The View from LL

Prior to the Referendum, local Conservative associations were barred from taking a position with regards to the European Referendum.

Now the vote has happened it is a case of getting down to work and making the best of a good or bad, depending upon your viewpoint, job.

For the record, and now that it is too late to have any impact, this is the personal opinion of the association chairman on a number of the reasons that were advanced for Brexit.

 

Countries outside the EU trade successfully with each other and with the EU, the EU is sclerotic, on its last legs and of declining importance. We should free ourselves from its shackles.

No company (for, by and large, it is companies, not countries that do the trading) needs a trade agreement to sell a product to a customer in another country, but it helps. Trade agreements, such as the Single Market, reduce the duties that might otherwise be applied and lower the barriers to trade by reducing or, in the case of the Single Market, eliminating the competitive disadvantage of the foreign supplier. In the case of the Single Market, currently the largest trading block in the world, there are no tariffs and therefore, by being inside it, UK suppliers of products and services are able to trade in the world’s largest market without any duties being levied and on more advantageous terms than suppliers from outside the Single Market. Leaving the Single Market, without negotiating some preferential access to it, will worsen the competitive position of those of our companies who export to it without any compensatory improvement in their access to other markets.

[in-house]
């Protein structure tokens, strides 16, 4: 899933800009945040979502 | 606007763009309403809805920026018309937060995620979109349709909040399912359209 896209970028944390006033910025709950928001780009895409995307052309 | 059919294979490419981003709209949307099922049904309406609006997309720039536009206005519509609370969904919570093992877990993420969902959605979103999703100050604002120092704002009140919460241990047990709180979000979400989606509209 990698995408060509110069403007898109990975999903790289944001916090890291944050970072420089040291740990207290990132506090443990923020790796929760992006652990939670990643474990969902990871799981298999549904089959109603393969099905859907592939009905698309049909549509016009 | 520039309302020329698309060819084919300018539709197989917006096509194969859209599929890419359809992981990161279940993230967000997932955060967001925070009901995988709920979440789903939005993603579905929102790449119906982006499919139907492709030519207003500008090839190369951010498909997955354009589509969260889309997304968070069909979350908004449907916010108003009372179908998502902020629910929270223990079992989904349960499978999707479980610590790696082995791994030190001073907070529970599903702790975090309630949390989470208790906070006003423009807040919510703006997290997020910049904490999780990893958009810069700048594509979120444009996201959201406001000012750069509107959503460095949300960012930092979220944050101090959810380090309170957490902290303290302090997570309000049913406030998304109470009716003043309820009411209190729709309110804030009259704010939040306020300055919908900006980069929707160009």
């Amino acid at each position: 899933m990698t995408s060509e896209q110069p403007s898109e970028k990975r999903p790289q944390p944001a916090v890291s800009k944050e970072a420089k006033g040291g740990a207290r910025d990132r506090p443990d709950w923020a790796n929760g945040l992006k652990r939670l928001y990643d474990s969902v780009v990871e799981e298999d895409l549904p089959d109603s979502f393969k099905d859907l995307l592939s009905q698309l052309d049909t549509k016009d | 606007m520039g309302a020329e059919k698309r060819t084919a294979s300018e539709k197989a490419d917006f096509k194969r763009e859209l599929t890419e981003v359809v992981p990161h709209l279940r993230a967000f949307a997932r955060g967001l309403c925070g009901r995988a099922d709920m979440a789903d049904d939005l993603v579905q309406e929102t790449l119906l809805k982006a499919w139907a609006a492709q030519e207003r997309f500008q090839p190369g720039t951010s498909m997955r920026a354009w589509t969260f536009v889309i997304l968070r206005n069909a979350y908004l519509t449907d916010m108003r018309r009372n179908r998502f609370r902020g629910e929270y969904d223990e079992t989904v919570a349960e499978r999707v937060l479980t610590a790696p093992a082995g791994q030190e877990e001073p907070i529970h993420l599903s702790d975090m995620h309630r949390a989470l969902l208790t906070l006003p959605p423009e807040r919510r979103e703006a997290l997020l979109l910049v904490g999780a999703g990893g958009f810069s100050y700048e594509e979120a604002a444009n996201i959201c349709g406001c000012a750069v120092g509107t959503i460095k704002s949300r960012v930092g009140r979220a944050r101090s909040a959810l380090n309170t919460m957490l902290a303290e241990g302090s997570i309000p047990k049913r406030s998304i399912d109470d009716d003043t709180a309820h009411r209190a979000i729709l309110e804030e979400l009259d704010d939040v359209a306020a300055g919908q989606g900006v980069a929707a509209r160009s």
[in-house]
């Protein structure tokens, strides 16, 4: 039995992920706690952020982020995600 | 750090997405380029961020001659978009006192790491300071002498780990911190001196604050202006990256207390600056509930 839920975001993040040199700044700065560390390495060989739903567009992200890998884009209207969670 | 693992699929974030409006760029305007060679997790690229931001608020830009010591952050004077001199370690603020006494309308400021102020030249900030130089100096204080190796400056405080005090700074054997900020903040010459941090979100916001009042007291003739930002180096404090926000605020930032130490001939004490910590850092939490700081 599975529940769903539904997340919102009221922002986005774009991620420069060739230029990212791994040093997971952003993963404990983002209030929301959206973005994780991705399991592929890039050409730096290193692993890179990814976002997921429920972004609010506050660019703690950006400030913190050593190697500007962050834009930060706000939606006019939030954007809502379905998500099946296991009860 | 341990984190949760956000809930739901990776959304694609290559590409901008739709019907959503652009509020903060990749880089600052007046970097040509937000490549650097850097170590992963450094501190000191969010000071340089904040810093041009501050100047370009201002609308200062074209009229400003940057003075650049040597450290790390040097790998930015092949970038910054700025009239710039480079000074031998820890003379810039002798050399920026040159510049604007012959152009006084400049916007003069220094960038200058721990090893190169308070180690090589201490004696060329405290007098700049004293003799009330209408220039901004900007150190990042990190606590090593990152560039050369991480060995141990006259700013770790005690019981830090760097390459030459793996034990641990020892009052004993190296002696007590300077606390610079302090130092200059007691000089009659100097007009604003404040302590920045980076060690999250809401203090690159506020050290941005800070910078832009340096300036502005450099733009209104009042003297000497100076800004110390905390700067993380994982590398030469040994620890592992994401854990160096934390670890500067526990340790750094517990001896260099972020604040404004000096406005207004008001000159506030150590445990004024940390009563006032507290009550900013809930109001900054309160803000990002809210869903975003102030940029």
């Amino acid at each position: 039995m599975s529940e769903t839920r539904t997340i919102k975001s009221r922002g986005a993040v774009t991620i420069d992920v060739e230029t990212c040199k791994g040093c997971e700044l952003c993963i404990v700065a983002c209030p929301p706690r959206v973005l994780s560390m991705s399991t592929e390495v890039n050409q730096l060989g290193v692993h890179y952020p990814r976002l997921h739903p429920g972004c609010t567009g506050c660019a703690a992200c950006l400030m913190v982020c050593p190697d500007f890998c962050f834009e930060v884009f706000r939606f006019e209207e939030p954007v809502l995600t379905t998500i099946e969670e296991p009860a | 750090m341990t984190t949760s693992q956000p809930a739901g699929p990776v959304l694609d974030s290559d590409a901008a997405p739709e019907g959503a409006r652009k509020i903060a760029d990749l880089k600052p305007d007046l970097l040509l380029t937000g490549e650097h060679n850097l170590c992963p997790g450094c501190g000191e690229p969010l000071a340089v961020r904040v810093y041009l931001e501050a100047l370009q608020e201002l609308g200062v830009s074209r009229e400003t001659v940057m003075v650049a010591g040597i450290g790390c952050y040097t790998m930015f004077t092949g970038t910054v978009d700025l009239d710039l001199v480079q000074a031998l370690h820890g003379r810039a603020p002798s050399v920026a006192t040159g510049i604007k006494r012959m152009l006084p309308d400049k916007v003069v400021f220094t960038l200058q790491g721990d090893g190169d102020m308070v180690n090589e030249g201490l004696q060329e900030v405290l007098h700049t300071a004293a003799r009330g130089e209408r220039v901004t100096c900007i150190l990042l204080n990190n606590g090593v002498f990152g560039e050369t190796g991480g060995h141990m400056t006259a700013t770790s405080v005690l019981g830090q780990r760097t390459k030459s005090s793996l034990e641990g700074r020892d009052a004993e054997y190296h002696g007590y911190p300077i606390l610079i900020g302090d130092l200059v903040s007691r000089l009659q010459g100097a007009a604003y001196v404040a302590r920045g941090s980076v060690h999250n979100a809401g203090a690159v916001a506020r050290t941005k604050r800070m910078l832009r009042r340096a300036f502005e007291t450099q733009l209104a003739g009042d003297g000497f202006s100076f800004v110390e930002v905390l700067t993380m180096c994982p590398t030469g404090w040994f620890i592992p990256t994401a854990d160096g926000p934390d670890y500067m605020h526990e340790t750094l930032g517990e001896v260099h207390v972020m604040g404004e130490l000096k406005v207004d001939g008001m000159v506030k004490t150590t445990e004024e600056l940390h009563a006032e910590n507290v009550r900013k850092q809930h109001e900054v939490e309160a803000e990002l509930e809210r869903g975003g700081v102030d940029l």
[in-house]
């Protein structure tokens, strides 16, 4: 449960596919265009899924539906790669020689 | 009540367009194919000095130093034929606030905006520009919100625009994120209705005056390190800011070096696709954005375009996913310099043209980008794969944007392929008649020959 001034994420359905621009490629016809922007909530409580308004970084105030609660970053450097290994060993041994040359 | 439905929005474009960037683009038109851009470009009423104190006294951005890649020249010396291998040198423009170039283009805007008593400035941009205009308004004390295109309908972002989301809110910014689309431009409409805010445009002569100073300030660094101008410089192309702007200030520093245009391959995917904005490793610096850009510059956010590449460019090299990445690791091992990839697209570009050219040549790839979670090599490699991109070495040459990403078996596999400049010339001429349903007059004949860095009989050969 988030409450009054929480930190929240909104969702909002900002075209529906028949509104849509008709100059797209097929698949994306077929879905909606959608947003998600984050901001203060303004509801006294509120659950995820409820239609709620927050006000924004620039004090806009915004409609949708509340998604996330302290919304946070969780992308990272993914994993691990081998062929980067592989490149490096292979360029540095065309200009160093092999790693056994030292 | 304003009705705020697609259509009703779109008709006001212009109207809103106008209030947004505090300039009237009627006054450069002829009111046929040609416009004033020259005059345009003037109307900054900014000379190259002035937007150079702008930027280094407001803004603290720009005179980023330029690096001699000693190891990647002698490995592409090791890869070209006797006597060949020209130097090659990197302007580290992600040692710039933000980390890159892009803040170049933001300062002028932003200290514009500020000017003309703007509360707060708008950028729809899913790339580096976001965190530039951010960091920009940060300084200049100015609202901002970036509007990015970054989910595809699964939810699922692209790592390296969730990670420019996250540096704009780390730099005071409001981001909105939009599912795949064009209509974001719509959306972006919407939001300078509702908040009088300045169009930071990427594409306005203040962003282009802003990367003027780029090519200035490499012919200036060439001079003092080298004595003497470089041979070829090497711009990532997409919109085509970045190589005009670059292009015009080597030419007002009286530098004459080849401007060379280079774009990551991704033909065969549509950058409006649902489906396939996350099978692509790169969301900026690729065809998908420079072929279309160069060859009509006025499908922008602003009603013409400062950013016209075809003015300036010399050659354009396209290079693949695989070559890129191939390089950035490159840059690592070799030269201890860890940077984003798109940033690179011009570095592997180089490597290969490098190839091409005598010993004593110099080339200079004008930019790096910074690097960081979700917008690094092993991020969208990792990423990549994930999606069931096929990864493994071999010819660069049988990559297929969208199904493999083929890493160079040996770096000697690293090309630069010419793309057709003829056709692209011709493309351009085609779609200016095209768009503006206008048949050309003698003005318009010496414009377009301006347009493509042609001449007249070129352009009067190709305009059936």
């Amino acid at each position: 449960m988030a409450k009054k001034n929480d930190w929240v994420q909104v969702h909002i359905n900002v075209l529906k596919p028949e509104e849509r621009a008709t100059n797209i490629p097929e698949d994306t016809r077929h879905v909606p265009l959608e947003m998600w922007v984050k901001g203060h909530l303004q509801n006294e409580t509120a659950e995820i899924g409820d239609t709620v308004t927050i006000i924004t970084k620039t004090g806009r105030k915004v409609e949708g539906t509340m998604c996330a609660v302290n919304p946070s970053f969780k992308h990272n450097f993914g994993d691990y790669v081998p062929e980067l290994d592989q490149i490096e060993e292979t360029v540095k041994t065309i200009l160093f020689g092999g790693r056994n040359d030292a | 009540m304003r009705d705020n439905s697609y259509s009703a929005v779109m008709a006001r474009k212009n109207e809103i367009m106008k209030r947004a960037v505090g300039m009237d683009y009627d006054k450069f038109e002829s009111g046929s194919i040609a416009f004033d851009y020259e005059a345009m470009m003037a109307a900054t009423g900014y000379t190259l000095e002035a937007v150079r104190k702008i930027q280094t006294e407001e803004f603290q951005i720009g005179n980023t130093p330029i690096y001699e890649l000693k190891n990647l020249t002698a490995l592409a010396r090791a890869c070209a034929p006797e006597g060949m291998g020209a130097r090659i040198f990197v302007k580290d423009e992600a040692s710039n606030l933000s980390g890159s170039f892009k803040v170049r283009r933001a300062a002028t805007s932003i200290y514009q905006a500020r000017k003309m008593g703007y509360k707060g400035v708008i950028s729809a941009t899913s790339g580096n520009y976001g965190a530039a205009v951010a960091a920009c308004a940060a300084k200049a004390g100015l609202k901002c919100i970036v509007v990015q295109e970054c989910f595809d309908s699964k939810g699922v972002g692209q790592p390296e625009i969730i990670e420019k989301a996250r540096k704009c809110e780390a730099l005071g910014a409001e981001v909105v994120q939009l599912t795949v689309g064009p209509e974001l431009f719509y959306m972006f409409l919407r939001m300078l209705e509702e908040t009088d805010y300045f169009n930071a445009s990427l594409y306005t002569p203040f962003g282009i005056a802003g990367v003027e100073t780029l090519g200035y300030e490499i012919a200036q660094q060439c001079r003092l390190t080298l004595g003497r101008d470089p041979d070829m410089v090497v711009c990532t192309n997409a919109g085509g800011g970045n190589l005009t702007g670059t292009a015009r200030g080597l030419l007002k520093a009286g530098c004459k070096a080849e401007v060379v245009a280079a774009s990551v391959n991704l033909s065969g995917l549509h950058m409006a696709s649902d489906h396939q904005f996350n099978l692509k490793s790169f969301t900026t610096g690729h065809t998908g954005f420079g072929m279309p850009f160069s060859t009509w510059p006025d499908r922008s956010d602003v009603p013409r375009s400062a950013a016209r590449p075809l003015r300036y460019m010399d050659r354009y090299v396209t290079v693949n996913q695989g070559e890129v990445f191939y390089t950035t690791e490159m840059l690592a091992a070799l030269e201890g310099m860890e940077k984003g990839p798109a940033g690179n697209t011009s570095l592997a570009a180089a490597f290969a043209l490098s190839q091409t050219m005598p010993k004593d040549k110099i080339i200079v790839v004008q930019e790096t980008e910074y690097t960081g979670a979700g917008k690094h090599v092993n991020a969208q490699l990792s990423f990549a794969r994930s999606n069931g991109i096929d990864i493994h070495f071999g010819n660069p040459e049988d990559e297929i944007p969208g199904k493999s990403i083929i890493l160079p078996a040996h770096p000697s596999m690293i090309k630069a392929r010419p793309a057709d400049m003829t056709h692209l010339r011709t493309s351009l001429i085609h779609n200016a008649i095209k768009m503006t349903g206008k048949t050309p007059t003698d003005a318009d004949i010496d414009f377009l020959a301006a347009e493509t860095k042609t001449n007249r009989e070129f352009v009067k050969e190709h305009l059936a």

It is perfectly true that companies from countries outside the Single Market thrive but that is not the question. The question is whether leaving the Single Market will improve the trading position of our companies or worsen it.

In my view, leaving the Single Market throws away an advantage that we possess for no good reason.

 

The alternative view to the EU being sclerotic and in terminal decline is that it is undergoing some teething problems in the current phase of its development, that it will overcome these and emerge stronger. Parts of the EU, including our largest trading partner (Germany), have returned to growth. The EU’s share of global output and trade has declined (so has ours) but that it not so much because the EU is declining but that other countries/regions, most obviously China, are growing faster. The fact that China is growing faster than the EU is only to be expected. Rapid growth is the norm when you are starting from a small, backward economy, it is much more difficult when your economy is large and advanced. Put in very simplistic terms, China can grow rapidly because wages are low and everybody is buying their first washing machine and there are plenty of people who have yet to buy one, whereas in the EU everybody already has one and it is a case of replacing those that wear out or of persuading existing owners that the new model is so much better there is a pressing need to trade up. History tells us (of course the sun might not rise tomorrow) that fast growing economies eventually slow down. In the 60s and 70s Japan grew rapidly, industrialized, went from a low cost producer of cheap, shoddy knock offs to a highly advanced top of the range manufacturer with zero growth. Sooner or later, the same will happen to China.

 

The EU is bound to grant us access to the Single Market

The Brexiters argue that the UK has a trade deficit with the EU and that therefore it is in the EU’s interest to grant us reciprocal access to each other’s markets, since they will lose more than us by not doing so.

Leaving aside the question of how long it will take to negotiate such a deal and the possibility that the EU may not act rationally and will seek to deny us access to the Single Market and forgo access to ours out of pique or so as to discourage others from following our example, a crude analysis based on the overall balance of trade misses the point.